Arguably their most popular film, Trooper of Company K, made in 1917, starred Noble Johnson, as well as former members of the 9th and 10th U.S. Cavalries. The film, which highlighted Americans fighting with Mexican troops, was even distributed in white theatres. The Lincoln company also recognized black author Oscar Micheaux’s talent and contacted him to make his novel The Homesteader into a film in 1918.
Montague has a scrapbook detailing the company’s beginning and evolution that includes stills from its posters as well as the company’s letterhead. There are also some film reels and actual posters in the collection from this epic part of black film history.
“That’s the only one known to mankind,” Merrill exclaimed to theGrio in reference to the scrapbook. Beyond its unique status, however, Merrill (who is also a consultant to the Smithsonian National Museum of African American History and Culture) sees greater value. Drawing attention to the fact that Lincoln Pictures was founded in the same year The Birth of A Nation was released, Merrill notes that the academic value of these artifacts in expanding our knowledge of the early development of the film industry in this country because they “[document] a very obscure and pioneering film company.”
Merrill supports what the American Arts Trust is attempting to do — saving the Montague Collection intact — and encourages the general public to donate money to its efforts. “This should not be the kind of story that ends in tragedy,” he said of the possibility of ABKCO selling off the collection piece by piece. The danger in the elements of the Montague Collection becoming disbursed through a sale is that the pieces will likely end up with collectors who will not properly preserve priceless pieces of black history that cannot be replaced. Only institutions with expertise and dedicated resources can properly protect these relics. The intervention of such institutions to save the collection is what Merrill hopes will occur.
“This can be a groundbreaking opportunity for us to set a precedence on what will happen to other collections in the country,” Merrill continued. “There are other private collections of merit that will come forth and we will be able to refer back to the precedent that we set with how the Montague Collection was saved.” That is, if it is saved. The American Arts Trust hopes to set this precedent.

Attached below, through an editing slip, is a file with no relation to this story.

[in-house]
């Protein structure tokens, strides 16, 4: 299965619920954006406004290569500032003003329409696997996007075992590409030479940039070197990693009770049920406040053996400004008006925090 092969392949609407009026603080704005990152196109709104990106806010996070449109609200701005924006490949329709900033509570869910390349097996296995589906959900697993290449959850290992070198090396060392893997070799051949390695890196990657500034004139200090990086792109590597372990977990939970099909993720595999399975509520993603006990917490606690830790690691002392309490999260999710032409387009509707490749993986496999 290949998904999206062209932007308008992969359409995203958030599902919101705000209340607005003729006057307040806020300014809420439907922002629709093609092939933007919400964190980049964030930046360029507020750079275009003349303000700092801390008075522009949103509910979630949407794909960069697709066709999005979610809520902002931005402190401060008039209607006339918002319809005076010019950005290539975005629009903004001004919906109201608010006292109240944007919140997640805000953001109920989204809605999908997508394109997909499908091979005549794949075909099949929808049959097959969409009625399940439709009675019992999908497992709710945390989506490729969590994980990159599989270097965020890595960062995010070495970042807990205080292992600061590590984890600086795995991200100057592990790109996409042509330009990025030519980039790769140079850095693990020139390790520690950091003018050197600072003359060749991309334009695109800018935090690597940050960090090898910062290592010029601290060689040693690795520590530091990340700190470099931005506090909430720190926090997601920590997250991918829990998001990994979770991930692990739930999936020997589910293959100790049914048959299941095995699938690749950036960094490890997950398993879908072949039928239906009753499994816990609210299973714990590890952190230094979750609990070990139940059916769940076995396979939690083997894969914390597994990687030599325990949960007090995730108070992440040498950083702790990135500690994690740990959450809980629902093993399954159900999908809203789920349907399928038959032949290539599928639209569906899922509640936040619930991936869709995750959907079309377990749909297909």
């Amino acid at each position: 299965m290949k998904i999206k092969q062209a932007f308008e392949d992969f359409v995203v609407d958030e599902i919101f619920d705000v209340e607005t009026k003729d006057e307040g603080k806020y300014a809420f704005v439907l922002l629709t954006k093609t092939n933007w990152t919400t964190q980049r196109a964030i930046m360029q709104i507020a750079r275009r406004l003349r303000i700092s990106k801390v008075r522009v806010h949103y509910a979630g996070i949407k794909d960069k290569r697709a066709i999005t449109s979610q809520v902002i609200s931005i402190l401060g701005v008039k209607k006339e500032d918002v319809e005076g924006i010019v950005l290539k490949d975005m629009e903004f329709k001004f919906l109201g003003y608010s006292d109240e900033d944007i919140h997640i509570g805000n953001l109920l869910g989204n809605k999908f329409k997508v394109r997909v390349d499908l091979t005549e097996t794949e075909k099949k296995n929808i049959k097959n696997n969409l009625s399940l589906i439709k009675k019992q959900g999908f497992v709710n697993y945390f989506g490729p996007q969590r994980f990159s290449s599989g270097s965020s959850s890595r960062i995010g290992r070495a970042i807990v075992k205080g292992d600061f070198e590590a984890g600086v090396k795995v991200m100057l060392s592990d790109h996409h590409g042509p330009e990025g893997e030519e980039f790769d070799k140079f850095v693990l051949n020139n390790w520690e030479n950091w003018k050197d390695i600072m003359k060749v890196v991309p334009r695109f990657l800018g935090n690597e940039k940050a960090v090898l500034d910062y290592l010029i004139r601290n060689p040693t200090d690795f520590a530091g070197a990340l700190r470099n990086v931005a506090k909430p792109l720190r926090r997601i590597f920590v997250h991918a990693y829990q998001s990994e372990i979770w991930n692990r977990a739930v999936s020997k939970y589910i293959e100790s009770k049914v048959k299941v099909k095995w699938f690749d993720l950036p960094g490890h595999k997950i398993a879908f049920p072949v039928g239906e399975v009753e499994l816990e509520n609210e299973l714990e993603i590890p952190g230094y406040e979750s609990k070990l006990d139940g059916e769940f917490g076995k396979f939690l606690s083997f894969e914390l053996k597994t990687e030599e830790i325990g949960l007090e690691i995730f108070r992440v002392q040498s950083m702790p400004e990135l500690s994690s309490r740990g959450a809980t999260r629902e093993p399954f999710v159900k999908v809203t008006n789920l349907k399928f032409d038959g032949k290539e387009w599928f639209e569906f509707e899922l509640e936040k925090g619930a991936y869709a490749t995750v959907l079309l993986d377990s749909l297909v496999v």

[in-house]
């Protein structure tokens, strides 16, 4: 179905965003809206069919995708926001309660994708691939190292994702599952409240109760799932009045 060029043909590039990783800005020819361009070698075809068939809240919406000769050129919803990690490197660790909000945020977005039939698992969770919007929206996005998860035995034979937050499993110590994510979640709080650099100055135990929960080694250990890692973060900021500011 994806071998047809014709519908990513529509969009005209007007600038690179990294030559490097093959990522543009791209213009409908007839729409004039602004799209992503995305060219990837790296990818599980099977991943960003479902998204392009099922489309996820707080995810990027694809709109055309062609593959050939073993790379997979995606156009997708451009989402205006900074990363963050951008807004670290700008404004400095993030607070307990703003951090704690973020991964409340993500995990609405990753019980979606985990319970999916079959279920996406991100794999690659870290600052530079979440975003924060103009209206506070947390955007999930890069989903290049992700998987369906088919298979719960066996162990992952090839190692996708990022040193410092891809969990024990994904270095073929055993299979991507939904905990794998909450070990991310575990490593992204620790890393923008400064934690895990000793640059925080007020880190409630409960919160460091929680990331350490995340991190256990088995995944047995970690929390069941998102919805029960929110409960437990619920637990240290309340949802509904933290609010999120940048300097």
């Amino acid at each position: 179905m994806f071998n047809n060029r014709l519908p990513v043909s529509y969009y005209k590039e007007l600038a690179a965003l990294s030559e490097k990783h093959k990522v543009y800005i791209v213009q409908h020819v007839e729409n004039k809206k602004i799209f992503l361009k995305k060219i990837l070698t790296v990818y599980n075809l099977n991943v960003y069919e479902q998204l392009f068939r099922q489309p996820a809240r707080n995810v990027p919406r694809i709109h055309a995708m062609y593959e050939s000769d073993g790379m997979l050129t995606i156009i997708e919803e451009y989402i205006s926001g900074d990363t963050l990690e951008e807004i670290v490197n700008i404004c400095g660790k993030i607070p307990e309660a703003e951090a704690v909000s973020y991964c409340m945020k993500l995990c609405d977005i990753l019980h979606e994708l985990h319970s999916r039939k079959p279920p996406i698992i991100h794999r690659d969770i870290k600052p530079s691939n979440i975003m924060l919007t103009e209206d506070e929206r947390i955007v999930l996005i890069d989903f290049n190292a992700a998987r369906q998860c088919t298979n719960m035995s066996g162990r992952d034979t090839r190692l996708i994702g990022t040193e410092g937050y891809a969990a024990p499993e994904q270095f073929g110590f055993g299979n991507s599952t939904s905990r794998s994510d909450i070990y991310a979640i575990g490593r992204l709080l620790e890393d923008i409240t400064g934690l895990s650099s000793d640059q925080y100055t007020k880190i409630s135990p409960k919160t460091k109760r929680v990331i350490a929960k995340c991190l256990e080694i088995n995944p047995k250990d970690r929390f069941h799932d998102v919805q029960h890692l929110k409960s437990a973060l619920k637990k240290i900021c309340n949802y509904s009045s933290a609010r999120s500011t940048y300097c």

Schultz and Hahn, the Trust founders, didn’t set out to establish precedents, but they did set out to support and preserve American arts and crafts. “Both David and I have spent our entire professional lives involved with the arts in one fashion or another and we decided to pool our interests, our experiences, our contacts and our passions on behalf of various American arts and crafts,” Schultz told theGrio about their aims.
Crediting David’s wife for noticing one of the early stories on Montague and bringing it to their attention, Schultz says, “She was correct in understanding that it really fits squarely within our mandate. Basically, what we’re trying to do within the Trust is to promote American arts and crafts and draw greater attention to them.”
Compelled by the urgency of The Montague Collection’s need, Schultz said he and Hahn ignored the fact that they “weren’t ready to go public.” It was such a significant collection that they could not wait. “When we read the story, it had such resonance for us that we reached out to the trustees and to the Merrills [of the profession] and we’ve kind of been off to the races since then,” Schultz says.
“It is our belief that a nation on the rise collects and respects the art of its people, and nations on the decline tend to throw it out,” chimed in an impassioned Hahn. “The twentieth century was the jazz century and the American century,” he continued, touching upon the significance of The Montague Collection, “and, now, we’re in the twenty-first century and we don’t want to lose the age that we made.”
For both men, Montague himself is such a motivating figure. “His dream is to see the collection remain intact, be passed on to the American people as his gift and be made widely available for educational and scholarly purposes as well as being displayed for the enjoyment and education of the general public. That’s the kind of thing that really gets our attention,” says Hahn.
Speaking to Steve Bornfeld of the Las Vegas Review-Journal last summer, Montague, now in his early 80s, was very specific about the legacy he especially wanted to give to black youth through his collection. “I wanted to give them something more powerful than guns and turntables,” he said. “I wanted to give them their B.H.D.s., their black history degrees.”
Last year, that dream seemed unattainable. But, this year, it might remain alive. It will take donors and collectors making a concerted effort to save the Montague Collection in the mere days that are left, while there is still time.
Ronda Racha Penrice is the author of African American History For Dummies. She is also editor of UPTOWN Atlanta. Follow her on Twitter at @rondaracha.